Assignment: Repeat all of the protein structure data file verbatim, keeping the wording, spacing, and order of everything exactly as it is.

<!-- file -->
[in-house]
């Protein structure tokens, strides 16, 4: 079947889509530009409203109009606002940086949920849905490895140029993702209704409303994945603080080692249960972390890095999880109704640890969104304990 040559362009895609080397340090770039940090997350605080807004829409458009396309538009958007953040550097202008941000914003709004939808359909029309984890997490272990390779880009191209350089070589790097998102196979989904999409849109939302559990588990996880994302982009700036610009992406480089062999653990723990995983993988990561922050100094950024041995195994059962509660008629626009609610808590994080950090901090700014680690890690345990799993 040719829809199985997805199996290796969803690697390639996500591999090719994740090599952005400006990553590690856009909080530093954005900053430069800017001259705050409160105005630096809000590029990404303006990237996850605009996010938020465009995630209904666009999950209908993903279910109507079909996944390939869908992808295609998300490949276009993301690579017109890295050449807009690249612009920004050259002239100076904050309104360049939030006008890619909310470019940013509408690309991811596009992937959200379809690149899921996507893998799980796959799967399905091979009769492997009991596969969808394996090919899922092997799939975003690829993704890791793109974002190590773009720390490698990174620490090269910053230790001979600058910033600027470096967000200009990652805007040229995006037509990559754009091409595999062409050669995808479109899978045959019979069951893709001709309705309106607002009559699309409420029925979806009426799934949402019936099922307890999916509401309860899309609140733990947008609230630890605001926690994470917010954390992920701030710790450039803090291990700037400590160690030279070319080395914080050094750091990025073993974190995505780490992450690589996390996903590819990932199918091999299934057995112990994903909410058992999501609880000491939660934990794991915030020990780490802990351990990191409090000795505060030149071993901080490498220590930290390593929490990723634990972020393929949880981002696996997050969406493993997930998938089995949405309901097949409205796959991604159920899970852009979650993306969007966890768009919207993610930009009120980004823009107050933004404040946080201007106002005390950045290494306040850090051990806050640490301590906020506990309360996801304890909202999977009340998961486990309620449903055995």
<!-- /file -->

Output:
[in-house]
């Protein structure tokens, strides 16, 4: 079947889509530009409203109009606002940086949920849905490895140029993702209704409303994945603080080692249960972390890095999880109704640890969104304990 040559362009895609080397340090770039940090997350605080807004829409458009396309538009958007953040550097202008941000914003709004939808359909029309984890997490272990390779880009191209350089070589790097998102196979989904999409849109939302559990588990996880994302982009700036610009992406480089062999653990723990995983993988990561922050100094950024041995195994059962509660008629626009609610808590994080950090901090700014680690890690345990799993 040719829809199985997805199996290796969803690697390639996500591999090719994740090599952005400006990553590690856009909080530093954005900053430069800017001259705050409160105005630096809000590029990404303006990237996850605009996010938020465009995630209904666009999950209908993903279910109507079909996944390939869908992808295609998300490949276009993301690579017109890295050449807009690249612009920004050259002239100076904050309104360049939030006008890619909310470019940013509408690309991811596009992937959200379809690149899921996507893998799980796959799967399905091979009769492997009991596969969808394996090919899922092997799939975003690829993704890791793109974002190590773009720390490698990174620490090269910053230790001979600058910033600027470096967000200009990652805007040229995006037509990559754009091409595999062409050669995808479109899978045959019979069951893709001709309705309106607002009559699309409420029925979806009426799934949402019936099922307890999916509401309860899309609140733990947008609230630890605001926690994470917010954390992920701030710790450039803090291990700037400590160690030279070319080395914080050094750091990025073993974190995505780490992450690589996390996903590819990932199918091999299934057995112990994903909410058992999501609880000491939660934990794991915030020990780490802990351990990191409090000795505060030149071993901080490498220590930290390593929490990723634990972020393929949880981002696996997050969406493993997930998938089995949405309901097949409205796959991604159920899970852009979650993306969007966890768009919207993610930009009120980004823009107050933004404040946080201007106002005390950045290494306040850090051990806050640490301590906020506990309360996801304890909202999977009340998961486990309620449903055995």